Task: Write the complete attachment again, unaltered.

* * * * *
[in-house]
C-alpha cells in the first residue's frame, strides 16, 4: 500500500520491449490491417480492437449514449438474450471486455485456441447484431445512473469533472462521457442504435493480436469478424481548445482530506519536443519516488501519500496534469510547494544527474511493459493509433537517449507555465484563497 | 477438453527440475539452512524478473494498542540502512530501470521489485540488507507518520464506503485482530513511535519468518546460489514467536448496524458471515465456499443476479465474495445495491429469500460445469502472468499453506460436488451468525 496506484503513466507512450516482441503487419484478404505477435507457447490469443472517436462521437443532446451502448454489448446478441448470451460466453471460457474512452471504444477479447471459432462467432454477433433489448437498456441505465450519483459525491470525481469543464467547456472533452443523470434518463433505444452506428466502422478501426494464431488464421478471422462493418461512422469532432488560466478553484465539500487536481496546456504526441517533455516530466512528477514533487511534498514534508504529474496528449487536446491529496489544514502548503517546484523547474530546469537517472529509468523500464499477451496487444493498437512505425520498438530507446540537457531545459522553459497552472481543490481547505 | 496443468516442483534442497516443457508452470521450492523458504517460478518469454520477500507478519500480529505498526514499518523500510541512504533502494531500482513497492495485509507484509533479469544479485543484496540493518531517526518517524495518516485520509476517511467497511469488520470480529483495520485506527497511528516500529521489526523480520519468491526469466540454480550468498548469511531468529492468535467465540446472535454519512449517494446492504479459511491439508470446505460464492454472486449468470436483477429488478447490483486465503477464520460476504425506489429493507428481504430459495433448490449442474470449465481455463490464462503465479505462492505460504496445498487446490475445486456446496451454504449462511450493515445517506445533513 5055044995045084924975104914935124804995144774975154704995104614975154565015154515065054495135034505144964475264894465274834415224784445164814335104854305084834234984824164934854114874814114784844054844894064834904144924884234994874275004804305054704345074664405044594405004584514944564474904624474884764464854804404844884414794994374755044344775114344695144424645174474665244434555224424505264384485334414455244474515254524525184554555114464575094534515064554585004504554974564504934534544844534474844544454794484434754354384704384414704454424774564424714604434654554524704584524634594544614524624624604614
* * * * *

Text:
[in-house]
C-alpha cells in the first residue's frame, strides 16, 4: 500500500520491449490491417480492437449514449438474450471486455485456441447484431445512473469533472462521457442504435493480436469478424481548445482530506519536443519516488501519500496534469510547494544527474511493459493509433537517449507555465484563497 | 477438453527440475539452512524478473494498542540502512530501470521489485540488507507518520464506503485482530513511535519468518546460489514467536448496524458471515465456499443476479465474495445495491429469500460445469502472468499453506460436488451468525 496506484503513466507512450516482441503487419484478404505477435507457447490469443472517436462521437443532446451502448454489448446478441448470451460466453471460457474512452471504444477479447471459432462467432454477433433489448437498456441505465450519483459525491470525481469543464467547456472533452443523470434518463433505444452506428466502422478501426494464431488464421478471422462493418461512422469532432488560466478553484465539500487536481496546456504526441517533455516530466512528477514533487511534498514534508504529474496528449487536446491529496489544514502548503517546484523547474530546469537517472529509468523500464499477451496487444493498437512505425520498438530507446540537457531545459522553459497552472481543490481547505 | 496443468516442483534442497516443457508452470521450492523458504517460478518469454520477500507478519500480529505498526514499518523500510541512504533502494531500482513497492495485509507484509533479469544479485543484496540493518531517526518517524495518516485520509476517511467497511469488520470480529483495520485506527497511528516500529521489526523480520519468491526469466540454480550468498548469511531468529492468535467465540446472535454519512449517494446492504479459511491439508470446505460464492454472486449468470436483477429488478447490483486465503477464520460476504425506489429493507428481504430459495433448490449442474470449465481455463490464462503465479505462492505460504496445498487446490475445486456446496451454504449462511450493515445517506445533513 5055044995045084924975104914935124804995144774975154704995104614975154565015154515065054495135034505144964475264894465274834415224784445164814335104854305084834234984824164934854114874814114784844054844894064834904144924884234994874275004804305054704345074664405044594405004584514944564474904624474884764464854804404844884414794994374755044344775114344695144424645174474665244434555224424505264384485334414455244474515254524525184554555114464575094534515064554585004504554974564504934534544844534474844544454794484434754354384704384414704454424774564424714604434654554524704584524634594544614524624624604614